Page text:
Demi Moore: 911 call may come out missing the 'good parts'
Demi Moore's medical secrets are unlikely to be revealed if and when a tape of 911 call related to her recent hospitalization is released: The Los Angeles Fire Department has been advised to bleep out certain portions of the call to comply with federal medical privacy laws.
Alas, those portions would be what we at the Ministry might refer to as "the good parts," or the ones containing personal information about her medical condition -- including what, if any, substances the 49-year-old Moore might have been partaking of before the need to dial 911 arose.
"We've reviewed the 911 tape and we have made recommendations," Frank Mateljan, spokesman for the city attorney, told L.A. Now. It's not special treatment either, he said. "Generally speaking, it's our recommendation to withhold release of any medical condition or ingested substance related to an incident."
That whole scenario may qualify as an actual, by-definition buzz kill.
And because of Moore's decision this week to seek "professional assistance" for her "general health," and the rumors surrounding that decision, the buzz that's being buzzed about is nitrous oxide. The inhalant, known by the street names "whip-its" (think of the propellant used in canned whipped cream), poppers or snappers, is one that can really mess with your head.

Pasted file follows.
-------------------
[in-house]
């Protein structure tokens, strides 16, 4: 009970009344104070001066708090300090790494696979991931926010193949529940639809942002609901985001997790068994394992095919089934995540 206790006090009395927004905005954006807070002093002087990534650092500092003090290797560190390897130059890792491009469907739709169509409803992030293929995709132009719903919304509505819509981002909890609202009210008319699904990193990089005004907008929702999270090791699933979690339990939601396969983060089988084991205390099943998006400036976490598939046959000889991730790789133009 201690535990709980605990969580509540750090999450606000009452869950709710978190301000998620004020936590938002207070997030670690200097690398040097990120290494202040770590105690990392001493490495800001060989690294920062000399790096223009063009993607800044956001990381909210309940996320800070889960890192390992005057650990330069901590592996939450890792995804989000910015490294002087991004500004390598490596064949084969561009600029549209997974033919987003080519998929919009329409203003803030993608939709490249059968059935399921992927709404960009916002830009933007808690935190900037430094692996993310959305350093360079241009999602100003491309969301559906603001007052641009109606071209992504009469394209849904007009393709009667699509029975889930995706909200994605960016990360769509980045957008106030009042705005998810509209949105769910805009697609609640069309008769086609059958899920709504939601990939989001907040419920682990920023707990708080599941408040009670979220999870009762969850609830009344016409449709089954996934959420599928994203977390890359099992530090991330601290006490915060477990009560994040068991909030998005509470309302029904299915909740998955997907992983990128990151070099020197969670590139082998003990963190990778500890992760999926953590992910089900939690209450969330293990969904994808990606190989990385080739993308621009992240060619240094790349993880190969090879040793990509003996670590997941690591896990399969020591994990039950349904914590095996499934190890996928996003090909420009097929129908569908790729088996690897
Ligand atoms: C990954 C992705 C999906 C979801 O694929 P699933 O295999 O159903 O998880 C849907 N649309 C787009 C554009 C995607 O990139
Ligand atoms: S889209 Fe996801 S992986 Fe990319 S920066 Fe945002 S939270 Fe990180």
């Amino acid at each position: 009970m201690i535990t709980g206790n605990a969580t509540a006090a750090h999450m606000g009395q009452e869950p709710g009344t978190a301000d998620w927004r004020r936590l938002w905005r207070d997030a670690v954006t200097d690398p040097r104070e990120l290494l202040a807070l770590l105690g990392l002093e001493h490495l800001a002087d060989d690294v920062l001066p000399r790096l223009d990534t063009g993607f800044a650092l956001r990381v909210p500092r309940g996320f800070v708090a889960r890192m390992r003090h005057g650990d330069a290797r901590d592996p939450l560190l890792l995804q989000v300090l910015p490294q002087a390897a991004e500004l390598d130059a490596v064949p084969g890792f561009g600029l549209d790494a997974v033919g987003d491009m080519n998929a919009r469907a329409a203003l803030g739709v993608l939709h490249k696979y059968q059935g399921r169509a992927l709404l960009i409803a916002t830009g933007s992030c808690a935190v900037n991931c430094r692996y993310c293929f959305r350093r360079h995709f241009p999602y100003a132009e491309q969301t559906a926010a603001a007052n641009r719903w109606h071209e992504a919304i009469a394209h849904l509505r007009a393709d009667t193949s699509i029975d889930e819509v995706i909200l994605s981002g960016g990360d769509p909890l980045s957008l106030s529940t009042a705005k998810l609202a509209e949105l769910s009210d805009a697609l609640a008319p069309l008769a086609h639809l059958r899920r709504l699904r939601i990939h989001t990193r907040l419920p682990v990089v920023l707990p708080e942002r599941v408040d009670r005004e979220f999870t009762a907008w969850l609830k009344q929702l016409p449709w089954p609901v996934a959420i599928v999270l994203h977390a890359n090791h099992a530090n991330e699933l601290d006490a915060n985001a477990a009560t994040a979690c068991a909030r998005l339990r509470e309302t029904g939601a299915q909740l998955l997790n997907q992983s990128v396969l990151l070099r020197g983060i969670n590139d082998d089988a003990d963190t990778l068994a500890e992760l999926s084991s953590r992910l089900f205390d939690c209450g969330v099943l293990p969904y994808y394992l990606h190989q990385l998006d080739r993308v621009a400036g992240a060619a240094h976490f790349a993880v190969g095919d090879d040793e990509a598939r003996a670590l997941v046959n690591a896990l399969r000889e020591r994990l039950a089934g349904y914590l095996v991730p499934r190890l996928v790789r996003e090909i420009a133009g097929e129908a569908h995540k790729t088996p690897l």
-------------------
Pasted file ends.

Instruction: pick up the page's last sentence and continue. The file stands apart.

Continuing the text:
"Sniffing high concentrations of inhalants may result in death from heart failure or suffocation" as the inhalants displace oxygen in the lungs, according to the National Institute on Drug Abuse. And that's only one of the scary side effects of the substance, which is known more as a cheap and easily accessible high for the younger crowd, rather than a high of choice for the trying-to-stay-eternally-young set.
Moore, of course, was out on the town Monday night with Rumer Willis, her 23-year-old daughter.
— Christie D'Zurilla
Photo: Demi Moore at a benefit Jan. 14 in Beverly Hills. Credit: Angela Weiss / Getty Images